Water Authority Board Votes to Support State Water Bond
August 28, 2014
The San Diego County Water Authority’s Board of Directors today voted unanimously to support Proposition 1, a $7.5 billion state…
The San Diego County Water Authority’s Board of Directors today voted unanimously to support Proposition 1, a $7.5 billion state water bond measure on the Nov. 4 ballot. If passed by California voters, it would invest in new water supply development and large-scale water infrastructure projects important for the future of San Diego County and the rest of the state.
The water bond was the product of negotiations led by Gov. Jerry Brown, Assembly Speaker Toni Atkins, and Senate President Pro Tem Darrell Steinberg. The Water Authority worked for months to advocate for the San Diego region’s policy priorities in Sacramento, and the Water Authority supported the final version of the bond passed by the Legislature. Every member of the San Diego County delegation voted for the bond measure, which Gov. Brown signed on Aug. 13.
The bond would provide money for water-use efficiency and recycling, groundwater cleanup and management, as well as $2.7 billion for additional water storage. It also would invest in safe drinking water, particularly in disadvantaged communities, and provide for watershed restoration and increased flows in some of California's most important rivers and streams, including the San Diego River.
“California has developed one of the world’s largest and most complex water delivery systems – but as the current drought has shown, we need to continue investing to make our supplies more robust,” said Thomas V. Wornham, Chair of the Water Authority's Board of Directors. “This bond will help regions such as San Diego to develop more local water supplies through water recycling and desalination.”
Wornham thanked the San Diego County delegation for helping to craft bond language that achieved near-unanimous support in the Legislature. It replaces an $11.1 billion bond that had been on the fall ballot.
“Through hard work and determination, legislators trimmed the bond to address the state’s fiscal realities while maintaining substantial support for infrastructure and environmental upgrades,” Wornham said. “The final product met all of the Water Authority’s policy priorities.”
The Water Authority advocated for a bond that:
Encourages greater regional and local water supply self-sufficiency by funding direct and indirect potable reuse projects, non-potable water recycling projects and seawater desalination.
Provides an equitable share of funding to San Diego County to ensure bond proceeds are distributed throughout the state in proportion to taxpayers’ payments on the bonds.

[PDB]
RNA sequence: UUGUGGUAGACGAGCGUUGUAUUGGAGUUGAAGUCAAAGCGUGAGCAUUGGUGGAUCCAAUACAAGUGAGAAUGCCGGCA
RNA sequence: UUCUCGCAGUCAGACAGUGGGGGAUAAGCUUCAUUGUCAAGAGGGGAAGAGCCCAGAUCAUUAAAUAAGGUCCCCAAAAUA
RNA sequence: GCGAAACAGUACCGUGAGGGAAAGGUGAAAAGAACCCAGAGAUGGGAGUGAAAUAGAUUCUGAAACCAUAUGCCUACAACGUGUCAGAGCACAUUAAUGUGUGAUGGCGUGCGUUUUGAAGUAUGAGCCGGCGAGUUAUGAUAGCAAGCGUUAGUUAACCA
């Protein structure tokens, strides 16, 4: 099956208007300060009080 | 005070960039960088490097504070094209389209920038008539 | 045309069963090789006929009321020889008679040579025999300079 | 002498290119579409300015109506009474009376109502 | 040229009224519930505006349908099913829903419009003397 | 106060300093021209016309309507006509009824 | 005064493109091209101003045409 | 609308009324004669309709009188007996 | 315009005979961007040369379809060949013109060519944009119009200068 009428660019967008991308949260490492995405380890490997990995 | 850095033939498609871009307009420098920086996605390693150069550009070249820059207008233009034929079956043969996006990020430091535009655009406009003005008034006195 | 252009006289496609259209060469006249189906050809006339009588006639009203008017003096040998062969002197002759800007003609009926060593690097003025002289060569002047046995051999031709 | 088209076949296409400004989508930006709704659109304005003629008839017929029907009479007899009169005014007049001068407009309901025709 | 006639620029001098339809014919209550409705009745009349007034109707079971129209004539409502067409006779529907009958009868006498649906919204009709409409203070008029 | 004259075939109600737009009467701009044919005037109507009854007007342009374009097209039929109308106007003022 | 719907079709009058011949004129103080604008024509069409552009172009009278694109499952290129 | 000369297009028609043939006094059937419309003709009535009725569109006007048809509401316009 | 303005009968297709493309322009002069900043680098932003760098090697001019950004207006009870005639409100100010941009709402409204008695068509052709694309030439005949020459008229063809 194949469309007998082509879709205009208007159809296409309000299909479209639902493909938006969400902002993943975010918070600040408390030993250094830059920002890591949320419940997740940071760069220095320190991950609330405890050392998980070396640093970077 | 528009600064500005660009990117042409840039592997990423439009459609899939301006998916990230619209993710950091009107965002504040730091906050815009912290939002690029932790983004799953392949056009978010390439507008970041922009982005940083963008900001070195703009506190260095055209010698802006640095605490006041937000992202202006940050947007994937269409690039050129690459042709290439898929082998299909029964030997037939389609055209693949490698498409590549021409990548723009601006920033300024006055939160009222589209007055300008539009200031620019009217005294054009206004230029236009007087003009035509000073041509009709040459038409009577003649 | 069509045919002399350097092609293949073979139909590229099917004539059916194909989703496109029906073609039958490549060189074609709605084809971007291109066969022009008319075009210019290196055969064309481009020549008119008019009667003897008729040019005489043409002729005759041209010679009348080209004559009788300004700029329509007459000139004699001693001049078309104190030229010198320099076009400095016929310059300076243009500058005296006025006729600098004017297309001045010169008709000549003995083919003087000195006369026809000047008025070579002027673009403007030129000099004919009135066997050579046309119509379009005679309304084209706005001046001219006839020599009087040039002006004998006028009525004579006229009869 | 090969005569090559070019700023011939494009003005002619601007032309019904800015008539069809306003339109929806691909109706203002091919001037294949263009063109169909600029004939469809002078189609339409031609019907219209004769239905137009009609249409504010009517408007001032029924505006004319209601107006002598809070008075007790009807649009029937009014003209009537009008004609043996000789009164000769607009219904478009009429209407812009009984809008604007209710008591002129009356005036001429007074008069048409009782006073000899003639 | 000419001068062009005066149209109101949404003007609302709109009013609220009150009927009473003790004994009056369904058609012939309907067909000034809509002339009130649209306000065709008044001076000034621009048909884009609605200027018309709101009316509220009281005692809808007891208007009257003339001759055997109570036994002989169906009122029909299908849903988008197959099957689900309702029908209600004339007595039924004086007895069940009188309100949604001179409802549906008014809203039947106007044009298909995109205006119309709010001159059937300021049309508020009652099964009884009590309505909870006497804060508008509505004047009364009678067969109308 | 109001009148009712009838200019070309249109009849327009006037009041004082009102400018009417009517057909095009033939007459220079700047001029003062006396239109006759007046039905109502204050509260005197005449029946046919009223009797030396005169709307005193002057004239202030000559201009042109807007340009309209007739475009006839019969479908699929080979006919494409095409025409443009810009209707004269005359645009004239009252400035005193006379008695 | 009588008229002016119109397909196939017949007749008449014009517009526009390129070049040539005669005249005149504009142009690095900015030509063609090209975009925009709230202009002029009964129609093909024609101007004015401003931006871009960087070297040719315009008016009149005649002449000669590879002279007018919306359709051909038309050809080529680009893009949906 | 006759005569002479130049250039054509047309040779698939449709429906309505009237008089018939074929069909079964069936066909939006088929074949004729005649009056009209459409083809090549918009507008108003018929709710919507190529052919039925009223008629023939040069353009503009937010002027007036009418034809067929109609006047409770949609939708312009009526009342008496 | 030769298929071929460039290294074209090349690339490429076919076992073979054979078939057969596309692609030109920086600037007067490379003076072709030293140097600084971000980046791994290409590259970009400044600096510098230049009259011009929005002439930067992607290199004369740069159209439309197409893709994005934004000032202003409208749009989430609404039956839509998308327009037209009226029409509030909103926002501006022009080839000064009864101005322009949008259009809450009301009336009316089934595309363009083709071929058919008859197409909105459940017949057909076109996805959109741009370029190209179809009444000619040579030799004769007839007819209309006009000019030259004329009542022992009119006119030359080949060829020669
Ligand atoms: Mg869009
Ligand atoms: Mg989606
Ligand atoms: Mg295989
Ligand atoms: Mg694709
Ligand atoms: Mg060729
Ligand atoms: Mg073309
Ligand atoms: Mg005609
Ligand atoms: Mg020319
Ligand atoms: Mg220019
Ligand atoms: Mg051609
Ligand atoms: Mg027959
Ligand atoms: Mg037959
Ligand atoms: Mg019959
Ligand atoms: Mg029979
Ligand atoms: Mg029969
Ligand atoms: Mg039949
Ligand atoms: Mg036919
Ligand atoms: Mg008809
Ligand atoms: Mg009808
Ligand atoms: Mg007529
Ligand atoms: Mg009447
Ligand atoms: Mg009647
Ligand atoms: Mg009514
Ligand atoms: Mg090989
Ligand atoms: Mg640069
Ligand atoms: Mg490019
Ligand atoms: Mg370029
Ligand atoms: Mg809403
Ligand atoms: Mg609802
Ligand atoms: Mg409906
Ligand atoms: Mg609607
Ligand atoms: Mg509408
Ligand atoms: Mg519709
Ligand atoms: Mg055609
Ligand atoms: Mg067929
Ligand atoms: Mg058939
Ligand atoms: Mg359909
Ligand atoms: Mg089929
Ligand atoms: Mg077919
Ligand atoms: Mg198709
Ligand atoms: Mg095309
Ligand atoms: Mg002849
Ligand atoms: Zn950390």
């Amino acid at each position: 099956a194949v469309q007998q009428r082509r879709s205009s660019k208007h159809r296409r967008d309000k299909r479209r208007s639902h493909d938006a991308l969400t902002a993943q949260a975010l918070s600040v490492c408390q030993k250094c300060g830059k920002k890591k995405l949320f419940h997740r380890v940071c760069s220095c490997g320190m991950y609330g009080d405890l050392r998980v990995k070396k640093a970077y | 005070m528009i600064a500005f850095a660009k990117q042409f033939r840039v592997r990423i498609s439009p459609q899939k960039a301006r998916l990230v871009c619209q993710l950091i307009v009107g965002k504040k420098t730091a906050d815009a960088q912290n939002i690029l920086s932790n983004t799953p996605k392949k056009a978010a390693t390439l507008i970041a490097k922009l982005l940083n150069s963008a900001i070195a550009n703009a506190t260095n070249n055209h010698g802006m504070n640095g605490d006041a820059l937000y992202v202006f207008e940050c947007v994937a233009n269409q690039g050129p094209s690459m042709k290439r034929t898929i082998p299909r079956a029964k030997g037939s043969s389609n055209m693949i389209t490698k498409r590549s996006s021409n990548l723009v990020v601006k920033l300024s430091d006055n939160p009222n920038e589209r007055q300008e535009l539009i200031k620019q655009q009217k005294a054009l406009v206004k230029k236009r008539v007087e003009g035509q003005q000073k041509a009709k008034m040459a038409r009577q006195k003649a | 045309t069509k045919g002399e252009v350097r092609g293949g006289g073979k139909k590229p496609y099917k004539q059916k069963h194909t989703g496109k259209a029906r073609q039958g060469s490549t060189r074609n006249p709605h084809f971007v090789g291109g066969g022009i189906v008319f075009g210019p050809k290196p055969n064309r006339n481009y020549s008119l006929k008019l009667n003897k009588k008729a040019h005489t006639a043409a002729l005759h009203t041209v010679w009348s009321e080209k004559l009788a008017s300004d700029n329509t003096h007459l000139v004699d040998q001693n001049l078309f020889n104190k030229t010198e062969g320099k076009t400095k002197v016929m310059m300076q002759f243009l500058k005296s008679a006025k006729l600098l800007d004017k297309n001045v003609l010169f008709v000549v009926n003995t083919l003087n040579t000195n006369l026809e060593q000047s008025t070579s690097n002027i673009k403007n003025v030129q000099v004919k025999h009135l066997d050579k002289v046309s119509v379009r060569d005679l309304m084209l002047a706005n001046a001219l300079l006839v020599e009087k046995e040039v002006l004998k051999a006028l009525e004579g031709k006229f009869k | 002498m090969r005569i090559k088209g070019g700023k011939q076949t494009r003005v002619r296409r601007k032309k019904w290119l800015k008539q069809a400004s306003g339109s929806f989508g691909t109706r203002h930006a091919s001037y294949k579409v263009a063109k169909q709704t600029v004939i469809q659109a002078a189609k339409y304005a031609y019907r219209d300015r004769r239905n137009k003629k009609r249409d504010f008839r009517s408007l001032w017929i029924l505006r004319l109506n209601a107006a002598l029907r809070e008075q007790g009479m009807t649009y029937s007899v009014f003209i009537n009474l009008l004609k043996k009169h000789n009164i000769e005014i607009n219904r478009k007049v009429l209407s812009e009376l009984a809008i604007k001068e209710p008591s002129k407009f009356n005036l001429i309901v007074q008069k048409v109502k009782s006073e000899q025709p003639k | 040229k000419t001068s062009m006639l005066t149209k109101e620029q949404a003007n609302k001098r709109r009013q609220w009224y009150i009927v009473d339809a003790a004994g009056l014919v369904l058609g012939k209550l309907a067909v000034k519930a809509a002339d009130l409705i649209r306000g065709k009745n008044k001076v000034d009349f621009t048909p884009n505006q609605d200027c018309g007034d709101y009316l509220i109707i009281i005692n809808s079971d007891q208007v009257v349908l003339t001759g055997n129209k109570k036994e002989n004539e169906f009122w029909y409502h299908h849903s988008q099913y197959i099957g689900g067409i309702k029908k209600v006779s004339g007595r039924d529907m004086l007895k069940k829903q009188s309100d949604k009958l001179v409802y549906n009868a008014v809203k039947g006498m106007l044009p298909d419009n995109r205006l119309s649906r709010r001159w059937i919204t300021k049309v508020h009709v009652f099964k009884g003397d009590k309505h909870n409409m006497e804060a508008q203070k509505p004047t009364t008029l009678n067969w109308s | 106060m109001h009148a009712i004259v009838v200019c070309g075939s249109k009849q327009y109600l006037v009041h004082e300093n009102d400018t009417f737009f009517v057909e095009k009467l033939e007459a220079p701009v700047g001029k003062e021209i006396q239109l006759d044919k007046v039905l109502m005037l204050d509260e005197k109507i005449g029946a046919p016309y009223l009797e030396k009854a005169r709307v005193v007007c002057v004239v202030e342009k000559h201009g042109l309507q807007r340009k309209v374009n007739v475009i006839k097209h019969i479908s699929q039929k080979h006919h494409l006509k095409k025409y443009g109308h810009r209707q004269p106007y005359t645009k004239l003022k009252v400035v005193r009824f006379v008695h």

Supports statewide priorities, including surface storage and water-use efficiency that will improve California’s water supply reliability.
The water bond contains competitive funding opportunities for the San Diego region to advance local and regional water supply development.
Chapter 9 would provide $725 million for water recycling and advanced water treatment technology projects – including potable and non-potable reuse and seawater desalination projects – for which San Diego County water suppliers could compete.
Chapter 7 would allocate $52.5 million to the San Diego funding area for local and regional Integrated Regional Water Management projects.
Chapter 6 would allocate $475 million to help fulfill state obligations, including mitigation and restoration obligations at the Salton Sea as part of the Colorado River Quantification Settlement Agreement of 2003.
Chapter 7 would provide $100 million for water-use efficiency projects for which San Diego County water suppliers could compete.
Chapter 6 would allocate $17 million to the San Diego River Conservancy for important land conservation, open space, habitat, wetlands, and water quality improvement opportunities in the San Diego River watershed.
Of the funds that are regionally allocated within the water bond, the San Diego region would be allocated nearly 11 percent of the total, an equitable and proportional amount.
The San Diego County Water Authority sustains a $268 billion regional economy and the quality of life for 3.3 million residents through a multi-decade water supply diversification plan, major infrastructure investments and forward-thinking policies that promote fiscal and environmental responsibility. A public agency created in 1944, the Water Authority delivers wholesale water supplies to 24 retail water providers, including cities, special districts and a military base.
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